Home invading termites are often referred to as ‘silent destroyers’ as they may be secretly devouring your home without any signs of visible damage until a lot of destruction has been caused. Termites consume materials that are cellulose-based and regardless of the construction of your home, all homes contain some type of wood or plant matter that serve as a food source for termites. Flying termites have two prominent pairs of wings and are called the ‘reproductives’.
Dry wood termites commonly live in wooden structures like decayed trees but often infest dry walls, window frames, and furniture in a home. Subterranean termites live in mounds in the soil where they build elaborate tunnels from which they access food sources above ground. A mature colony of dry wood termites will leave the nest and swarm around windows and doors as they are attracted to light. They are most active in spring and after mating will locate new breeding grounds, creating new colonies and so the infestation spreads to multiple locations.
Early Warning Signs of a Termite Infestation
A temporary swarm of termites from the soil or inside the house or a large amount of discarded wings are signs that a new colony is looking for a nesting place. Termite droppings or bubbling and cracked paint surfaces, or mud tubes on wooden beams, exterior walls, or crawl spaces are all indications that a termite colony has invaded your home, as is a hollow sound from wood when it is tapped.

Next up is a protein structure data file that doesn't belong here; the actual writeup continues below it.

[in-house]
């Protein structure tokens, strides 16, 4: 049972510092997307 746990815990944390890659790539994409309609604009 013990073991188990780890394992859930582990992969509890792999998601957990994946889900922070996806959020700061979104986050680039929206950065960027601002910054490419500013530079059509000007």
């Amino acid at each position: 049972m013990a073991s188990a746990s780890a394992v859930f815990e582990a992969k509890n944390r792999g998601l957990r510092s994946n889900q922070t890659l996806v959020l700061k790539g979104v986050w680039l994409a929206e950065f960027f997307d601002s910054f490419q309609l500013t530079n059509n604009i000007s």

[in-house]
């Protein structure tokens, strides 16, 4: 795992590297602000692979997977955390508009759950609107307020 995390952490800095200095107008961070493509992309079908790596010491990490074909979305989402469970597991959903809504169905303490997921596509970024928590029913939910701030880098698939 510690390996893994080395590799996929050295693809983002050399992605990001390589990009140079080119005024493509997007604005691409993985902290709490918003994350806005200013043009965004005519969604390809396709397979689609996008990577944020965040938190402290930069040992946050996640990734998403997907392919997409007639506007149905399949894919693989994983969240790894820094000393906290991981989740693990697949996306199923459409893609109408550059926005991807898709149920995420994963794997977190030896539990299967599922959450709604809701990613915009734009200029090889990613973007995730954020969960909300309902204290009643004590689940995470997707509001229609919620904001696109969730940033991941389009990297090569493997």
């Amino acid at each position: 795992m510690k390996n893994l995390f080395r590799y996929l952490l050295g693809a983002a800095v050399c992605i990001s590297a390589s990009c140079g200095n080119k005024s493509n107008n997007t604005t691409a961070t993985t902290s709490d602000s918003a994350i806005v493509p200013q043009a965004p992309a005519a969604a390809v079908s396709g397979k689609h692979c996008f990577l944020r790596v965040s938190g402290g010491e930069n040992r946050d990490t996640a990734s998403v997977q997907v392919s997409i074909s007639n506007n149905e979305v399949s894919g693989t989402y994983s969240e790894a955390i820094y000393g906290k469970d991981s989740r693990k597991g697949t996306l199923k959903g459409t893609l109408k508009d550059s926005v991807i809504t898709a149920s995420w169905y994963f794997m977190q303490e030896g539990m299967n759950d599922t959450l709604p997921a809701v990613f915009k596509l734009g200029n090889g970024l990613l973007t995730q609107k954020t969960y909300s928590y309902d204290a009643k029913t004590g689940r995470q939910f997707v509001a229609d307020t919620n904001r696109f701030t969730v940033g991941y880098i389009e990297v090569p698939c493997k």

Termites can cause damage to laminate flooring, ceilings, walls, foundations, and carpets. If left untreated these wood-boring pests can cause immense damage to the structure of your home and most insurance plans do not cover termite damage.
Extermination is the best way to eradicate termites from your home, followed by ongoing prevention. As soon as you notice any signs of an infestation you should immediately contact an extermination company to come and assess the damage and the type of termite that has taken up residence in your home.
Dry wood termite treatment options include heat, gas, and termiticide applications. Fumigants disrupt the metabolism of termites when inhaled. Heat treatments are used to raise the temperature in the home to over 120 degrees Fahrenheit that effectively kills termites living in the wooden structures of your home. A termiticide is applied to infested wooden structures to target termite populations, or into the soil surrounding the house to kill off current populations and prevent new colonies from forming.
Damp wood treatments include moisture removal and termiticide applications. Moisture removal involves fixing leaks, ensuring proper drainage, and ensuring that no wooden structures are in contact with the soil.
How to Protect Your Home After Exterminating Termites
Termites are a constant threat and an effective termite extermination plan should include preventive measures. As moisture is an important requirement for termites to thrive, the first thing to do is to eliminate problems like leaks, wet foundations, water accumulating in gutters, water on the roof, and wood mulch. Remove any food sources such as paper, lumber, firewood, and debris from the foundation or crawl space of the home. Cover outside vents with screens and repair any damage to wooden structures.